Nehru was a patrician something that, curiously, endeared him to the earthy Mahatma Gandhi and he was blessed with a fierce sense of entitlement that he garnished with noblesse oblige. But he was also remarkably alert intellectually. This contributed to his keen sense of political pragmatism the most notable feature of which was his ability to put all his private reservations aside and ride piggyback on the Mahatma’s popularity. At the same time, he had a fascination for new ideas and new trends that set him apart from his more rooted Congress colleagues. Socialism, planning and grandstanding internationalism appealed instinctively to him because they were fashionable among a particular set at that time. He somehow saw India as a plasticine ball that could be moulded according to fashion and reshaped again. He underestimated the resilience of indigenous social institutions and allowed his prejudices to determine policy choices hence the disdain for native entrepreneurship. He was lucky that in the first flush of Independence, loyalty to the Congress allowed his personal will to prevail. On Indian politics becoming truly competitive after 1967, the hegemony of the Nehruvian consensus was challenged, culminating in the victory in 2014 of those he regarded as outlanders.

Arguably, had the intellectual alertness that characterised Nehru been carried over down the generations, the Congress could have persisted with its dominant party status. However, the injection of the dynastic principle ensured that Nehru’s legacy became a family trust. Even the private papers of Nehru, lovingly preserved at Teen Murti at state expense, are treated as family property, access being allowed to only those who have been vetted.

In many ways, the November 14 celebrations could well be reminiscent of the 12-day wedding celebrations of Jawan Bakht, the favourite son of Bahadur Shah Zafar, in 1852. It was the last public spectacle of the Moghuls and the event has barely registered in history.


Asian Age/ Deccan Cronicle, November 14, 2014

7 comments:

Anonymous said...

Nehruvian legacy is nemesis of developed India. When he rode to power by emotional threat blackmail of gandhijee it was apparent that he wanted power at any cost and for that he agreed to partition of India,genocide of Hindus and making India weakened.In his rule period he went out a developed vibrant india to a weak communist country.His pampering of Birla was his hallmark.His communism killed all business and trade by Inspectr Raj.It is of paramount importance that Japan whichw as ruined by WW2 came out of its ruins and progressed huge,China has progressed,all south east nations have progressed but India didnot.it is Nehruvian democracy who doped whole India by Govts hold over all . Now Modi rule wants cleanse all Nehruvian legacy by starting a rule of law democracy and pluralism.Congress doped people by opium of subsidies.we want get rid of all subsidies and allow people to earn more to came out of distress despondency and depravity.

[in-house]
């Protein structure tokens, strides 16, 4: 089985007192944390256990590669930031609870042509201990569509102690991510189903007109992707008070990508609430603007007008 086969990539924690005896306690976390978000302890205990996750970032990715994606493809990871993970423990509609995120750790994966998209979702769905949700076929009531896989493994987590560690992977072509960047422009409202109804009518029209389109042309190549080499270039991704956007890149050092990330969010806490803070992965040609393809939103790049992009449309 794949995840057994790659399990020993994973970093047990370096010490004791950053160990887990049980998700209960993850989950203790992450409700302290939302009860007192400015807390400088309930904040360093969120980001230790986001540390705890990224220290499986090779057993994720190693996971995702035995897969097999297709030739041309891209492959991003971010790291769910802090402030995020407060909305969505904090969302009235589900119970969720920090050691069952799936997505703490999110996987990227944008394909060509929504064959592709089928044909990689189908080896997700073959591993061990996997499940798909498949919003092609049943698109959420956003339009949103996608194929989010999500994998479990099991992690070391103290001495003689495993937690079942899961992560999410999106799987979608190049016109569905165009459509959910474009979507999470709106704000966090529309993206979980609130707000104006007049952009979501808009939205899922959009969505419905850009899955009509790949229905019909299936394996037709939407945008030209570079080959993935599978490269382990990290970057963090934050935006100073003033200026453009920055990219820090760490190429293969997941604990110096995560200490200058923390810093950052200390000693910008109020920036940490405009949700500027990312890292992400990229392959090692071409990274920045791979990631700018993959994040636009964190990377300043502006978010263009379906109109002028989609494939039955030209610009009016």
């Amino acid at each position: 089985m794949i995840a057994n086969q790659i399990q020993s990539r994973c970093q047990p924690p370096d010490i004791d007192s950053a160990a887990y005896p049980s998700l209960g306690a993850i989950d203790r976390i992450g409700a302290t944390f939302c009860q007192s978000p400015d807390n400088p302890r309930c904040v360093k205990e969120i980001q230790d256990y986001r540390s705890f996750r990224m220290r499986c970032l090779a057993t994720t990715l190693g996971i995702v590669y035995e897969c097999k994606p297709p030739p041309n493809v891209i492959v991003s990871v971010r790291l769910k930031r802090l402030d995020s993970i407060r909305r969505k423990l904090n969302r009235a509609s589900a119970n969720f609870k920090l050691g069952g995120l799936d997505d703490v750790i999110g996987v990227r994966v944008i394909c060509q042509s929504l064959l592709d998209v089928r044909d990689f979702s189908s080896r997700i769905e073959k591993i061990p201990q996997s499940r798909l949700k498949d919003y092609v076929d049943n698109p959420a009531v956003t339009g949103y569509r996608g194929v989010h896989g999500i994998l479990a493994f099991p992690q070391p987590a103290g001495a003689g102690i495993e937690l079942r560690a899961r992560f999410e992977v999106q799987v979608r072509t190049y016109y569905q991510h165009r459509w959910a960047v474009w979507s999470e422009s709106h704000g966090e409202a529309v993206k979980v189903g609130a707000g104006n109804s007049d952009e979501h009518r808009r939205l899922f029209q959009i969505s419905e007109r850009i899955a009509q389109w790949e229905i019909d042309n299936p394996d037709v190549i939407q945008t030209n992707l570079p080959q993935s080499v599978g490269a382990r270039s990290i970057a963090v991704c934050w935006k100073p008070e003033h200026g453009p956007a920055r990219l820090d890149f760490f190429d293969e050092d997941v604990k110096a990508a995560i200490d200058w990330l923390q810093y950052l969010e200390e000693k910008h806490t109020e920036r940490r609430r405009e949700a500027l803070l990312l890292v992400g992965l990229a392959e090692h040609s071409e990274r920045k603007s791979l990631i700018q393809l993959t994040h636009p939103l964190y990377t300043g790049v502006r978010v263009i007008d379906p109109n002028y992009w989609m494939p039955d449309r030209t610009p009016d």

Alakshyendra said...

Absolutely spot on. It is like the proverbial last nail in the Congress' coffin.

Anonymous said...

Nice one Mr. Swapan.. Greatly said..

Shivangni said...

Very educating & enlightening, confirms my impression

Anonymous said...

i fail to understand why these pseudo secularists/intellectuals gloat endlessly about this great "idea of india"?does it have any relevance to the 65% of youth in our nation who under 35 years of age?these people need to come out & live in the real world & realize that their free loading egos have been shattered!

Anonymous said...

Congress is still not understanding that they need to move beyond Modi, there entire life and politics is stuck with Modi. They dont have anyone who can talk about India and vision, rather they choose this occasion as Modi bashing. They will further realize these mistakes in next election. Sad part is no one, in such a big party can this the writing on wall :-)

RS said...

It’s all very well for the uber privileged Nehru to favor “Socialism, planning and grandstanding internationalism” , but the consequences as well all know have been calamitous for India. Nehru bequeathed poverty, as a force multiplier to India. Not flattering for anyone professing to love the poor. To add to insult to the injury , it would seem his successors viz. Indira G felt a certain Schadenfreude looking at the misfortunes of India, otherwise she could have done course correction, as was put to her .


Why is it, that these atrocious ideas that were “fashionable among a particular set at that time”, largely included grand losers of the last century, principally - Nehru , Mao & Nasser . Could it be because [as some historians have suggested] , they had an inferiority complex vis a vis the west, and to cover that up, they pretended in the superiority of their catastrophic ideas ? Not even the most left of left variant dispensation in west Europe, ever implemented the disastrous Nehruvian socialistic model in their nations .